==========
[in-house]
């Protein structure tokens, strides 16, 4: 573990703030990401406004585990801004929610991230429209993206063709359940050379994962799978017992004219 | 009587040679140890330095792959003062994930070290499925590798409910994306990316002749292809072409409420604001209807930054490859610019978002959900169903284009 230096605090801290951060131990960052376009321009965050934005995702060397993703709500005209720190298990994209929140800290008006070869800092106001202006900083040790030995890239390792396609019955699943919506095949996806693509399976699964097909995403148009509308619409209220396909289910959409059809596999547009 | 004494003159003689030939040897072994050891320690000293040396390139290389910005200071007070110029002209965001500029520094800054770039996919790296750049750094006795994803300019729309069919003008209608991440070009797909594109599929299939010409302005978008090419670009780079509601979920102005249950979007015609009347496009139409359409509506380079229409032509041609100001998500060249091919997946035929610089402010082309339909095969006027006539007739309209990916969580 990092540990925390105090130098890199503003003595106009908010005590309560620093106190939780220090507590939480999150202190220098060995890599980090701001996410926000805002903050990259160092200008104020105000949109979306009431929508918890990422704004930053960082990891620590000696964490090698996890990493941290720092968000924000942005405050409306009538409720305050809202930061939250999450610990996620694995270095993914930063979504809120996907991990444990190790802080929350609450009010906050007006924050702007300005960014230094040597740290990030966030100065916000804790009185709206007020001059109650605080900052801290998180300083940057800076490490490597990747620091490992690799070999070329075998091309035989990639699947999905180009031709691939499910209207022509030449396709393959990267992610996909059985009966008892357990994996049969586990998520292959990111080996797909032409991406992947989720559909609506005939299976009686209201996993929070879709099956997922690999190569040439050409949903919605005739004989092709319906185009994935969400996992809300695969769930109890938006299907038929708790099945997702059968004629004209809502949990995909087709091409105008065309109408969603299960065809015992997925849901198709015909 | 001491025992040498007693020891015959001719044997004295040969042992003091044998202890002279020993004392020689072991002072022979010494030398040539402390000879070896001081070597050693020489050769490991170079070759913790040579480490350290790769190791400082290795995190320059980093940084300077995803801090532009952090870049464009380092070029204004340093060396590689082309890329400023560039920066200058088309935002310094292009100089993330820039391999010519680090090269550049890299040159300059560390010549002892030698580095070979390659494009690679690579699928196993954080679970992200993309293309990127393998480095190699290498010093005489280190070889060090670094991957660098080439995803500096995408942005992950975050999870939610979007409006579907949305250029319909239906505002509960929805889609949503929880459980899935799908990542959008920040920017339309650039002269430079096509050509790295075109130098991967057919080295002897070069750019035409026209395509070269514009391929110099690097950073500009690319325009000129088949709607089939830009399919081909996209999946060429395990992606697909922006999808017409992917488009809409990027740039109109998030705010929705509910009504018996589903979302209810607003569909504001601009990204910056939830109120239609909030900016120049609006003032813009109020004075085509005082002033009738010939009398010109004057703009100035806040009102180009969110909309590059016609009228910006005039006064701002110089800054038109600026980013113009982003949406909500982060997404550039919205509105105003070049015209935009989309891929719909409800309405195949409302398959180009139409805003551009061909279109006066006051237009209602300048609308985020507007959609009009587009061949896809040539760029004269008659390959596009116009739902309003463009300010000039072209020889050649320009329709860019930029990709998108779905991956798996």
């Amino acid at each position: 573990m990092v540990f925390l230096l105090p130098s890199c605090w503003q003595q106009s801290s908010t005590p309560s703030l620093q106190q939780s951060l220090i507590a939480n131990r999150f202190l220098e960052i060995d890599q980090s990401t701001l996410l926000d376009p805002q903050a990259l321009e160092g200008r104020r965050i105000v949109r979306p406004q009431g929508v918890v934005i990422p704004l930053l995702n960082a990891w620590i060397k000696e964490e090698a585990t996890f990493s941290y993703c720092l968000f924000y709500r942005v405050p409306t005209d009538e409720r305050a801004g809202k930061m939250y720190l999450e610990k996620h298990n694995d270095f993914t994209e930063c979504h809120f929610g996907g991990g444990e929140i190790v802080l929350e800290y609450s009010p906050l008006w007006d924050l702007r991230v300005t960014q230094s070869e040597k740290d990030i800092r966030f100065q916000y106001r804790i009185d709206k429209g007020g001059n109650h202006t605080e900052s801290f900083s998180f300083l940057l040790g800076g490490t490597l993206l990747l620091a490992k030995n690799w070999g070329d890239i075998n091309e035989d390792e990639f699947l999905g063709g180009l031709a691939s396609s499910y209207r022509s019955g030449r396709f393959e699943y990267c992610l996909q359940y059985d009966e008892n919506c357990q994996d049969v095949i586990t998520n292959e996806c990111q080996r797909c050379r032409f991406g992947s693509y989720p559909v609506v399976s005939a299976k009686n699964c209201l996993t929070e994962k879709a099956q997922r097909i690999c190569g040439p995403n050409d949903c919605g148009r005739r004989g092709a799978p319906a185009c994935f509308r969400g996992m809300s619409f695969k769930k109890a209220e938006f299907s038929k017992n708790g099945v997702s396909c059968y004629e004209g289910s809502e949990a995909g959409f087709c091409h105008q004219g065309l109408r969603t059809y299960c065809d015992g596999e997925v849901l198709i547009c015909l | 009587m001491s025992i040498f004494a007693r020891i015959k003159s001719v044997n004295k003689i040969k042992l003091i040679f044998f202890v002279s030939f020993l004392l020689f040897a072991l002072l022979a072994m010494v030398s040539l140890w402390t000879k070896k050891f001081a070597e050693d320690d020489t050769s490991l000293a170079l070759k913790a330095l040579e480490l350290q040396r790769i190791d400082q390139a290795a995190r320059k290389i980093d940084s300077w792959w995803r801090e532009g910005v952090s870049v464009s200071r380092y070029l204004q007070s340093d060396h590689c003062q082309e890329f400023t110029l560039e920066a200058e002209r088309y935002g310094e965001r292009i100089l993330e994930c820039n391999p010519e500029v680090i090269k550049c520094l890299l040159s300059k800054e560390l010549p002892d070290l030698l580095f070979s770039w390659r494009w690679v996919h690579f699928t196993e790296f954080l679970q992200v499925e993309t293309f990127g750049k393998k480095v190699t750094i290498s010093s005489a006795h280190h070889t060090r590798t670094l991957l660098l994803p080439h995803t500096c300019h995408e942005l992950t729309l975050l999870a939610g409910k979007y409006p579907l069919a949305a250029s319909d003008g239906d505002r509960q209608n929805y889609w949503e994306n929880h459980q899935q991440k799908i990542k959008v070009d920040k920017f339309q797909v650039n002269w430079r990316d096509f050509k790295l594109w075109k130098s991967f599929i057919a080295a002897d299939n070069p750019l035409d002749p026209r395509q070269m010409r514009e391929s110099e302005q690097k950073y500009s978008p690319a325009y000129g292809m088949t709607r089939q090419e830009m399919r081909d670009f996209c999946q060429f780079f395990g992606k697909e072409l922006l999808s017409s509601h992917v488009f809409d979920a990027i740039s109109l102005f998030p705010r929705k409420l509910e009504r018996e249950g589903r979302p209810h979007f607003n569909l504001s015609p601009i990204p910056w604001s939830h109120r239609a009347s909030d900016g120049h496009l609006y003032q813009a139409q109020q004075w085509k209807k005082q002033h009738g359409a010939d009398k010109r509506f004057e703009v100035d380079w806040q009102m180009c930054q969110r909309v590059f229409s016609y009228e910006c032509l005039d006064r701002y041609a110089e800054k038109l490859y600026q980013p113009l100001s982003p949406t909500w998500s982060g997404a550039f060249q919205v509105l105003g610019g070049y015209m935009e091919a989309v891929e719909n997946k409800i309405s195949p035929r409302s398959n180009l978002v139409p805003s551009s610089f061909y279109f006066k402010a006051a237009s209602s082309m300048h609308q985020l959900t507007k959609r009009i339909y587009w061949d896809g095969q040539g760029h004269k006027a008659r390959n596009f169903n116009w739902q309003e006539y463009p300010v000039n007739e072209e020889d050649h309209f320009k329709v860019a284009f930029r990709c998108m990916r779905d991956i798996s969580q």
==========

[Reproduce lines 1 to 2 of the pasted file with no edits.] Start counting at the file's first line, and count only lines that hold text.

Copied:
[in-house]
């Protein structure tokens, strides 16, 4: 573990703030990401406004585990801004929610991230429209993206063709359940050379994962799978017992004219 | 009587040679140890330095792959003062994930070290499925590798409910994306990316002749292809072409409420604001209807930054490859610019978002959900169903284009 230096605090801290951060131990960052376009321009965050934005995702060397993703709500005209720190298990994209929140800290008006070869800092106001202006900083040790030995890239390792396609019955699943919506095949996806693509399976699964097909995403148009509308619409209220396909289910959409059809596999547009 | 004494003159003689030939040897072994050891320690000293040396390139290389910005200071007070110029002209965001500029520094800054770039996919790296750049750094006795994803300019729309069919003008209608991440070009797909594109599929299939010409302005978008090419670009780079509601979920102005249950979007015609009347496009139409359409509506380079229409032509041609100001998500060249091919997946035929610089402010082309339909095969006027006539007739309209990916969580 990092540990925390105090130098890199503003003595106009908010005590309560620093106190939780220090507590939480999150202190220098060995890599980090701001996410926000805002903050990259160092200008104020105000949109979306009431929508918890990422704004930053960082990891620590000696964490090698996890990493941290720092968000924000942005405050409306009538409720305050809202930061939250999450610990996620694995270095993914930063979504809120996907991990444990190790802080929350609450009010906050007006924050702007300005960014230094040597740290990030966030100065916000804790009185709206007020001059109650605080900052801290998180300083940057800076490490490597990747620091490992690799070999070329075998091309035989990639699947999905180009031709691939499910209207022509030449396709393959990267992610996909059985009966008892357990994996049969586990998520292959990111080996797909032409991406992947989720559909609506005939299976009686209201996993929070879709099956997922690999190569040439050409949903919605005739004989092709319906185009994935969400996992809300695969769930109890938006299907038929708790099945997702059968004629004209809502949990995909087709091409105008065309109408969603299960065809015992997925849901198709015909 | 001491025992040498007693020891015959001719044997004295040969042992003091044998202890002279020993004392020689072991002072022979010494030398040539402390000879070896001081070597050693020489050769490991170079070759913790040579480490350290790769190791400082290795995190320059980093940084300077995803801090532009952090870049464009380092070029204004340093060396590689082309890329400023560039920066200058088309935002310094292009100089993330820039391999010519680090090269550049890299040159300059560390010549002892030698580095070979390659494009690679690579699928196993954080679970992200993309293309990127393998480095190699290498010093005489280190070889060090670094991957660098080439995803500096995408942005992950975050999870939610979007409006579907949305250029319909239906505002509960929805889609949503929880459980899935799908990542959008920040920017339309650039002269430079096509050509790295075109130098991967057919080295002897070069750019035409026209395509070269514009391929110099690097950073500009690319325009000129088949709607089939830009399919081909996209999946060429395990992606697909922006999808017409992917488009809409990027740039109109998030705010929705509910009504018996589903979302209810607003569909504001601009990204910056939830109120239609909030900016120049609006003032813009109020004075085509005082002033009738010939009398010109004057703009100035806040009102180009969110909309590059016609009228910006005039006064701002110089800054038109600026980013113009982003949406909500982060997404550039919205509105105003070049015209935009989309891929719909409800309405195949409302398959180009139409805003551009061909279109006066006051237009209602300048609308985020507007959609009009587009061949896809040539760029004269008659390959596009116009739902309003463009300010000039072209020889050649320009329709860019930029990709998108779905991956798996």